June Food Themes
According to the 2020–2025 Dietary Guidelines for Americans, only 61% of children ages 2 through 4 eat the daily recommended 1–1.5 cups of both fruit and vegetables. Fruits and vegetables can be eaten raw, cooked, frozen, canned, or dried. Consider offering a colorful assortment of bite-sized fruits and vegetables to entice your children. Children “eat” with their eyes first. Let’s make their plates look yummy!
June is National Fresh Fruit & Vegetable Month. What could be more fitting than raising awareness and increasing offerings of fruits and vegetables throughout the month? Think about ways to introduce the children in your care to at least one new fruit and vegetable. Invite a local farmer or Farmer’s market operator to share a sampling of the crop-of-the-week with your children. Children can learn about the harvest and expand their knowledge and taste buds.
What’s in Season in June?
June is “hello summer” month, which means warmer temperatures, brighter skies, and colorful gardens! As the seasons change, so does the availability of fresh produce. June brings a heavy harvest of apricots, blueberries, cantaloupes, cherries, corn, kiwi, lettuces, mangoes, peaches, strawberries, Swiss chard, watermelons, and zucchini. Notice the growing assortment of local fresh fruits and vegetables from the beginning of June until the end of June. Use ICN’s Child Nutrition Recipe Box for fruit and vegetable menu ideas for the June harvest to radishes and other vegetables with USDA MyPlate’s Crunchy Vegetable Wraps. This recipe is highly customizable, so let your sense of adventure run wild!
Food Facts for Kids
- Roughly 72% of the calcium in the U.S. food supply comes from dairy products.
- It takes 10 lbs of milk to make 1 lb of cheese.
- Eggshells do not affect the flavor or nutritional value of the egg. It is simply indicative of the breed of bird.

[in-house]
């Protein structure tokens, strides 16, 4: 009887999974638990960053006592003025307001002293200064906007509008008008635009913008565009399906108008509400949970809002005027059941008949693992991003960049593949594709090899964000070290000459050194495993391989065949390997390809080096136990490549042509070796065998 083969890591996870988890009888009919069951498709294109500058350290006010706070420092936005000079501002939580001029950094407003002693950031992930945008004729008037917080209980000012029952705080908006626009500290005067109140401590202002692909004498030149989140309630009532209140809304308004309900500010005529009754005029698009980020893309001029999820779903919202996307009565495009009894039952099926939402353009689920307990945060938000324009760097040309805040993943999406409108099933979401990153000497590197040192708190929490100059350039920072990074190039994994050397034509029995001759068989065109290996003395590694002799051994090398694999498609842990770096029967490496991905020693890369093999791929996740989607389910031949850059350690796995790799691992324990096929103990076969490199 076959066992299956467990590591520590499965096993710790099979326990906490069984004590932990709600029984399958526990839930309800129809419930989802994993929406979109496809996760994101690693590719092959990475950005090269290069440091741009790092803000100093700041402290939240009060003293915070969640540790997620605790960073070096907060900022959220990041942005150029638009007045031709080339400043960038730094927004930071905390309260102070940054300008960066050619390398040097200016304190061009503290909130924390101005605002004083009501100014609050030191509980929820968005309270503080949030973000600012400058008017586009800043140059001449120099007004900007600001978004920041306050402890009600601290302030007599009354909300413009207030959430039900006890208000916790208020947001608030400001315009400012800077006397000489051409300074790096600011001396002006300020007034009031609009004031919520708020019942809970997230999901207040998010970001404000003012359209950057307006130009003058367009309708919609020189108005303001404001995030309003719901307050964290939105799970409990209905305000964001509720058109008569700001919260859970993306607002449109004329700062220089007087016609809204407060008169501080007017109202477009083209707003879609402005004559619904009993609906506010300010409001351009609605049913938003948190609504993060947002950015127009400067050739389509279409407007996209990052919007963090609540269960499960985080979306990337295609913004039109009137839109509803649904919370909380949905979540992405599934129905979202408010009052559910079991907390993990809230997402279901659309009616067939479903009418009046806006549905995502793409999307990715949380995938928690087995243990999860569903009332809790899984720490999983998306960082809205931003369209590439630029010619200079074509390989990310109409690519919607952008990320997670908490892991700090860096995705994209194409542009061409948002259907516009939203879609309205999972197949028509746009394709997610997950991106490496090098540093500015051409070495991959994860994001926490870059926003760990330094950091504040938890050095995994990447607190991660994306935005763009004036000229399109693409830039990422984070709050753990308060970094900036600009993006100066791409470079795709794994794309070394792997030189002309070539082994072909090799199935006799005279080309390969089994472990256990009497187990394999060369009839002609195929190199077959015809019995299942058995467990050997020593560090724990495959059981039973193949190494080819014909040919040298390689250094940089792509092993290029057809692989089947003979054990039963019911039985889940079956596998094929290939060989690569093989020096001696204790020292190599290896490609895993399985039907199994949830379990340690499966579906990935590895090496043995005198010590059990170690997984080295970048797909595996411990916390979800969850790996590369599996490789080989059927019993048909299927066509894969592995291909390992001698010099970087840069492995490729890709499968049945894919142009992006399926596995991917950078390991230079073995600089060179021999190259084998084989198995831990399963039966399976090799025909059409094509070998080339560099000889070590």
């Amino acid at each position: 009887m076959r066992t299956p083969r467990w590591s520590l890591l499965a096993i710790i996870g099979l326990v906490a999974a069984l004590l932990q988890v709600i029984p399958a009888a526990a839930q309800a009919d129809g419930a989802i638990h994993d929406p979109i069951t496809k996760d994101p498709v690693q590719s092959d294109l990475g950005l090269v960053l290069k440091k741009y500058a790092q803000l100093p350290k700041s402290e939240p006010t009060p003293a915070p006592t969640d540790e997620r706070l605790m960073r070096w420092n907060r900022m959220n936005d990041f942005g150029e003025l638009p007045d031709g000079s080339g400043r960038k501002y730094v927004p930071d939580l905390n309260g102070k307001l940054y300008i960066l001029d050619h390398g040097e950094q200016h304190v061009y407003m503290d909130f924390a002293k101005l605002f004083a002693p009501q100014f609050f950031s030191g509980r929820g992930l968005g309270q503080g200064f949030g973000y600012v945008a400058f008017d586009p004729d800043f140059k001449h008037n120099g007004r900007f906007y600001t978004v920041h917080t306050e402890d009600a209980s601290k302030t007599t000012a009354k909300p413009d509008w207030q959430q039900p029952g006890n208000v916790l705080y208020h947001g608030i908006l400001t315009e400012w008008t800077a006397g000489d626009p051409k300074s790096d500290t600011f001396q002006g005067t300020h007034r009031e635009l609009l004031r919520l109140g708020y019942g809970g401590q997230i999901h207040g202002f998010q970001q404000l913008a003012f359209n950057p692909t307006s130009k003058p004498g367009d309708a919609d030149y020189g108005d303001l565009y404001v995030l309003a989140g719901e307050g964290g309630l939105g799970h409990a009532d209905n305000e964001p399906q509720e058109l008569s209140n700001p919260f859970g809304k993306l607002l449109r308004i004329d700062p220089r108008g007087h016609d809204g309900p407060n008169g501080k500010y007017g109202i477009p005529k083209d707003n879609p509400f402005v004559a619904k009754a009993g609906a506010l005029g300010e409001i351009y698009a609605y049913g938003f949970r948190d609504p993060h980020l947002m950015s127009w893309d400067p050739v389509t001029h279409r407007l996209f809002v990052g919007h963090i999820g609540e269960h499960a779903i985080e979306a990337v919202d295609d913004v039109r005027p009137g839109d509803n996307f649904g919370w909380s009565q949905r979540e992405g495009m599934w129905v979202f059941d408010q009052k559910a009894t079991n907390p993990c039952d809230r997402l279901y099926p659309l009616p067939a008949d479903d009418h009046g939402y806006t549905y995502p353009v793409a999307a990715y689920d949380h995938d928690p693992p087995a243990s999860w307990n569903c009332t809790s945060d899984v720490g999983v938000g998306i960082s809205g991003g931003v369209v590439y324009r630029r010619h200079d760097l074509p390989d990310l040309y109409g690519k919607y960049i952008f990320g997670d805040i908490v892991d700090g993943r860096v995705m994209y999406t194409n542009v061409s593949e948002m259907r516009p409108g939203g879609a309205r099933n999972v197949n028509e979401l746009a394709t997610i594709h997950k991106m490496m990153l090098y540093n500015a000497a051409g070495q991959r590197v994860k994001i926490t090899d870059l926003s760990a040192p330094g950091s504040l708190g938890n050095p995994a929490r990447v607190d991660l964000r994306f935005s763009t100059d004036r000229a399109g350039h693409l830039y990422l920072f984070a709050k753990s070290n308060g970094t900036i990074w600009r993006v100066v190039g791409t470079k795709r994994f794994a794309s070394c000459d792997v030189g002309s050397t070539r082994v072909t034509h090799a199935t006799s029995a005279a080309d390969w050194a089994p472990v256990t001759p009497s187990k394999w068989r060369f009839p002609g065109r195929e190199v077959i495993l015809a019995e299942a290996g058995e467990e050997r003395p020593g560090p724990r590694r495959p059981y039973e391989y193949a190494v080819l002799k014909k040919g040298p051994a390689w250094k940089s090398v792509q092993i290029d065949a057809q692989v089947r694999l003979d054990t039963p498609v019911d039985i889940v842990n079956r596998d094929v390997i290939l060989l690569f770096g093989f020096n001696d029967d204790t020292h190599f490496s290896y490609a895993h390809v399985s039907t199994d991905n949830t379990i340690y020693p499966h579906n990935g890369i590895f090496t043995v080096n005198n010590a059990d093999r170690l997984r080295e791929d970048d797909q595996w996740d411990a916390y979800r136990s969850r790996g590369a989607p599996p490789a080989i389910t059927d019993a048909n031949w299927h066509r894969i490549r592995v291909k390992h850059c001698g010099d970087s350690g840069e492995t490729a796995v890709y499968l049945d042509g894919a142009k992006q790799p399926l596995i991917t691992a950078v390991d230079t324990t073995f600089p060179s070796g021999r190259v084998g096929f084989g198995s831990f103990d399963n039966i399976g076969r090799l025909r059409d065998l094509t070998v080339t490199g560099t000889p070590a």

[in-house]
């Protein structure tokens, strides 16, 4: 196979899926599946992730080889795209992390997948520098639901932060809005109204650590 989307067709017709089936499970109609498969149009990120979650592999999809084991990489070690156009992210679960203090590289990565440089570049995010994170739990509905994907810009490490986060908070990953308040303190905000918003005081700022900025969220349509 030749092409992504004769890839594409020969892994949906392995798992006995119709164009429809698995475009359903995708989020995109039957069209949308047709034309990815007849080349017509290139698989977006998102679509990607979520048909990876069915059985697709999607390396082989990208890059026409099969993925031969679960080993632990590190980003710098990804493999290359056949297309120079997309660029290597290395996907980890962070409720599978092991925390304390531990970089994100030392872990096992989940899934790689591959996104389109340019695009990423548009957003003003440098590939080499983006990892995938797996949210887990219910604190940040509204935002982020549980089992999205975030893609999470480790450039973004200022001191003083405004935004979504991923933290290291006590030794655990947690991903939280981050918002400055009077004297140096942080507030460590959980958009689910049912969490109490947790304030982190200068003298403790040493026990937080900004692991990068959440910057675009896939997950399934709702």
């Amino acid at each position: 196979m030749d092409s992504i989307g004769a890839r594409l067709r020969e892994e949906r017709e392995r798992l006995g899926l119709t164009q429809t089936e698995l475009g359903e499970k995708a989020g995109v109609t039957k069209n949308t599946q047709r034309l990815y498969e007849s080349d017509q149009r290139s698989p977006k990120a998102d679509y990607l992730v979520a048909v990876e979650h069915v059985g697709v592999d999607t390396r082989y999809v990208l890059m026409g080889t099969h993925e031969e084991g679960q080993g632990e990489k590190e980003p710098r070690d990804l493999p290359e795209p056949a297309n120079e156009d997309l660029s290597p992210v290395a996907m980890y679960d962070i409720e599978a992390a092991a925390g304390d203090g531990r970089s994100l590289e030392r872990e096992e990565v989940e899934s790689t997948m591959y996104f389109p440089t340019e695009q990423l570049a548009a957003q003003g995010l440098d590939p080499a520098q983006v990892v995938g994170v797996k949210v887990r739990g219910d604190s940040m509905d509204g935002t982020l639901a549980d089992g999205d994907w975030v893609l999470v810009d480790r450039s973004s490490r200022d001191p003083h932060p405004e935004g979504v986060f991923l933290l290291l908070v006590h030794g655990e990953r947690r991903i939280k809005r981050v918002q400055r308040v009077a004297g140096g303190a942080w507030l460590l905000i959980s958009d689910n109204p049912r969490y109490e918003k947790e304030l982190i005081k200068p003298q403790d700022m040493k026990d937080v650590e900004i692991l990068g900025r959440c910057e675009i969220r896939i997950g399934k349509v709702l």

- Hens only need 24 hours to develop an egg.
- Hens will eat eggs if they are not collected promptly.
Institute of Child Nutrition. Child Nutrition Recipe Box (2021). Mango Smoothie Bowl – USDA Recipe for Child Care Centers.
International Dairy Foods Association. (2021). Dairy Nourishes.https://www.idfa.org/
International Egg Commission. (2021). World Health Day. https://www.internationalegg.com/
U.S. Department of Agriculture. (2020, December). Dietary guidelines for Americans 2020 – 2025: Make every bite count with the dietary guidelines.
U.S. Department of Agriculture. (2020, December). The dietary guidelines for Americans can help you eat healthy to be healthy.
U.S. Department of Agriculture, MyPlate. (2021). MyPlate kitchen.
About Mealtime Memo
Mealtime Memo (MTM) is focused on nutrition and wellness in child care settings and is specifically intended for use by child care professionals who participate in the Child and Adult Care Food Program (CACFP). The objective is to provide research-based best practices for planning, preparing, and/or serving nutritious, safe, and child-friendly meals in child care settings operating the CACFP.
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Please note: To ensure MTMs provide the most accurate, up-to-date information, any references to Federal regulations, nutritional standards, and other best practices are considered current at the time of publication. Please be advised that this information is NOT updated to reflect any changes/revisions beyond the publication date. In addition, all MTMs published prior to 2017 have been archived are no longer available on our website. If you need access to an archived MTM or for questions on the latest regulations and standards, please contact ICN’s Help Desk at email@example.com or 1-800-321-3054.